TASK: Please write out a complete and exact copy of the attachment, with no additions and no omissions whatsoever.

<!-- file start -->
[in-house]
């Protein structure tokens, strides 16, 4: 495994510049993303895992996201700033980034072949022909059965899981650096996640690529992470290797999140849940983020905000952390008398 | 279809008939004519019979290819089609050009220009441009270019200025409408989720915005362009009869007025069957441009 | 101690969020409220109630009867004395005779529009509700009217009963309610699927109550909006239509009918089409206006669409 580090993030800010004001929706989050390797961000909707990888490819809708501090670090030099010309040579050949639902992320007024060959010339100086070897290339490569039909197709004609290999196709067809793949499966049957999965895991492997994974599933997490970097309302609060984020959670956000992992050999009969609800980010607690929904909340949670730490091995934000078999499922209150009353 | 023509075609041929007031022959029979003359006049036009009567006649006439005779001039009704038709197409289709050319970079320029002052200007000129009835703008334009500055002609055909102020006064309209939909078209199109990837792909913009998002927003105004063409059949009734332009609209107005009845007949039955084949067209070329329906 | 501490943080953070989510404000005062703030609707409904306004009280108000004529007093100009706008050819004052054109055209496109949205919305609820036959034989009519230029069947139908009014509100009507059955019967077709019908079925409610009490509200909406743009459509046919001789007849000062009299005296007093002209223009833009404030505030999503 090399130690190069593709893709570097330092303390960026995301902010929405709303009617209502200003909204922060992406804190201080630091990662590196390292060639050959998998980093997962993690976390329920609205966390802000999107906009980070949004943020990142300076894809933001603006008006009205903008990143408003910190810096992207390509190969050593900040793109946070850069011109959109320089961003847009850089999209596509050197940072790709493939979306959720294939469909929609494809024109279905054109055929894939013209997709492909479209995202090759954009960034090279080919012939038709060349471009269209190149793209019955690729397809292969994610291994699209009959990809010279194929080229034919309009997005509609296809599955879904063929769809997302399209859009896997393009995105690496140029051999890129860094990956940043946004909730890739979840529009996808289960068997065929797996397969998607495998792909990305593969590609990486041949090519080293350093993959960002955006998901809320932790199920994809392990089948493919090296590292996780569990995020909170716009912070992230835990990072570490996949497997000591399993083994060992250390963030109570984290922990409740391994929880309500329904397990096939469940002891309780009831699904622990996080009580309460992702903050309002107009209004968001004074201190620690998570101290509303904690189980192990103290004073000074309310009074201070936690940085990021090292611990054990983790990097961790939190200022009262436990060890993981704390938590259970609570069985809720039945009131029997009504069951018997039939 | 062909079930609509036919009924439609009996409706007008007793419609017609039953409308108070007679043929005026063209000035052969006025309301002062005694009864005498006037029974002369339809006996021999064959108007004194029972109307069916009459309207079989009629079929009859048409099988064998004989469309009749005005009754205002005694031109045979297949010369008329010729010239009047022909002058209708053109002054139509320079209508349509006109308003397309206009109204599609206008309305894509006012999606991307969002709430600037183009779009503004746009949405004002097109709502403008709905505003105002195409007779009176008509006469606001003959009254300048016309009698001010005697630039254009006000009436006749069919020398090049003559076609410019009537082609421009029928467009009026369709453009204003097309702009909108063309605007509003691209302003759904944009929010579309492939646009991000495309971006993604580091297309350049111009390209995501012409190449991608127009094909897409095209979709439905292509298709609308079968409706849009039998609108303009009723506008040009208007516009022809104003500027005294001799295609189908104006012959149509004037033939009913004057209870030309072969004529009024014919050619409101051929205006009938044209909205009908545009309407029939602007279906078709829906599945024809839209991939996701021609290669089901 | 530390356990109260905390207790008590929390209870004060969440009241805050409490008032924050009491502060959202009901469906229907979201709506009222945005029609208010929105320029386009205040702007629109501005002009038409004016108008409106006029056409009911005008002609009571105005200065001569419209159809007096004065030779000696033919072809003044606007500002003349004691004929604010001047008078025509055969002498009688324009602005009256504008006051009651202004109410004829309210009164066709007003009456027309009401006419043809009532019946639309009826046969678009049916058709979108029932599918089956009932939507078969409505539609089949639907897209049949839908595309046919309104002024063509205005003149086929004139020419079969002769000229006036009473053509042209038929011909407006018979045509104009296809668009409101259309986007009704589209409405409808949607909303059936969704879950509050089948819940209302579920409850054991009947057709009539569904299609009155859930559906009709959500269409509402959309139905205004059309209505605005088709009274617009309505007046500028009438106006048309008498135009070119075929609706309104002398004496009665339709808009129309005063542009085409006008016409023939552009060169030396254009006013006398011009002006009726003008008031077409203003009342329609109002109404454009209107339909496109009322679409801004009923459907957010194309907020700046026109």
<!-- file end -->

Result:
[in-house]
């Protein structure tokens, strides 16, 4: 495994510049993303895992996201700033980034072949022909059965899981650096996640690529992470290797999140849940983020905000952390008398 | 279809008939004519019979290819089609050009220009441009270019200025409408989720915005362009009869007025069957441009 | 101690969020409220109630009867004395005779529009509700009217009963309610699927109550909006239509009918089409206006669409 580090993030800010004001929706989050390797961000909707990888490819809708501090670090030099010309040579050949639902992320007024060959010339100086070897290339490569039909197709004609290999196709067809793949499966049957999965895991492997994974599933997490970097309302609060984020959670956000992992050999009969609800980010607690929904909340949670730490091995934000078999499922209150009353 | 023509075609041929007031022959029979003359006049036009009567006649006439005779001039009704038709197409289709050319970079320029002052200007000129009835703008334009500055002609055909102020006064309209939909078209199109990837792909913009998002927003105004063409059949009734332009609209107005009845007949039955084949067209070329329906 | 501490943080953070989510404000005062703030609707409904306004009280108000004529007093100009706008050819004052054109055209496109949205919305609820036959034989009519230029069947139908009014509100009507059955019967077709019908079925409610009490509200909406743009459509046919001789007849000062009299005296007093002209223009833009404030505030999503 090399130690190069593709893709570097330092303390960026995301902010929405709303009617209502200003909204922060992406804190201080630091990662590196390292060639050959998998980093997962993690976390329920609205966390802000999107906009980070949004943020990142300076894809933001603006008006009205903008990143408003910190810096992207390509190969050593900040793109946070850069011109959109320089961003847009850089999209596509050197940072790709493939979306959720294939469909929609494809024109279905054109055929894939013209997709492909479209995202090759954009960034090279080919012939038709060349471009269209190149793209019955690729397809292969994610291994699209009959990809010279194929080229034919309009997005509609296809599955879904063929769809997302399209859009896997393009995105690496140029051999890129860094990956940043946004909730890739979840529009996808289960068997065929797996397969998607495998792909990305593969590609990486041949090519080293350093993959960002955006998901809320932790199920994809392990089948493919090296590292996780569990995020909170716009912070992230835990990072570490996949497997000591399993083994060992250390963030109570984290922990409740391994929880309500329904397990096939469940002891309780009831699904622990996080009580309460992702903050309002107009209004968001004074201190620690998570101290509303904690189980192990103290004073000074309310009074201070936690940085990021090292611990054990983790990097961790939190200022009262436990060890993981704390938590259970609570069985809720039945009131029997009504069951018997039939 | 062909079930609509036919009924439609009996409706007008007793419609017609039953409308108070007679043929005026063209000035052969006025309301002062005694009864005498006037029974002369339809006996021999064959108007004194029972109307069916009459309207079989009629079929009859048409099988064998004989469309009749005005009754205002005694031109045979297949010369008329010729010239009047022909002058209708053109002054139509320079209508349509006109308003397309206009109204599609206008309305894509006012999606991307969002709430600037183009779009503004746009949405004002097109709502403008709905505003105002195409007779009176008509006469606001003959009254300048016309009698001010005697630039254009006000009436006749069919020398090049003559076609410019009537082609421009029928467009009026369709453009204003097309702009909108063309605007509003691209302003759904944009929010579309492939646009991000495309971006993604580091297309350049111009390209995501012409190449991608127009094909897409095209979709439905292509298709609308079968409706849009039998609108303009009723506008040009208007516009022809104003500027005294001799295609189908104006012959149509004037033939009913004057209870030309072969004529009024014919050619409101051929205006009938044209909205009908545009309407029939602007279906078709829906599945024809839209991939996701021609290669089901 | 530390356990109260905390207790008590929390209870004060969440009241805050409490008032924050009491502060959202009901469906229907979201709506009222945005029609208010929105320029386009205040702007629109501005002009038409004016108008409106006029056409009911005008002609009571105005200065001569419209159809007096004065030779000696033919072809003044606007500002003349004691004929604010001047008078025509055969002498009688324009602005009256504008006051009651202004109410004829309210009164066709007003009456027309009401006419043809009532019946639309009826046969678009049916058709979108029932599918089956009932939507078969409505539609089949639907897209049949839908595309046919309104002024063509205005003149086929004139020419079969002769000229006036009473053509042209038929011909407006018979045509104009296809668009409101259309986007009704589209409405409808949607909303059936969704879950509050089948819940209302579920409850054991009947057709009539569904299609009155859930559906009709959500269409509402959309139905205004059309209505605005088709009274617009309505007046500028009438106006048309008498135009070119075929609706309104002398004496009665339709808009129309005063542009085409006008016409023939552009060169030396254009006013006398011009002006009726003008008031077409203003009342329609109002109404454009209107339909496109009322679409801004009923459907957010194309907020700046026109």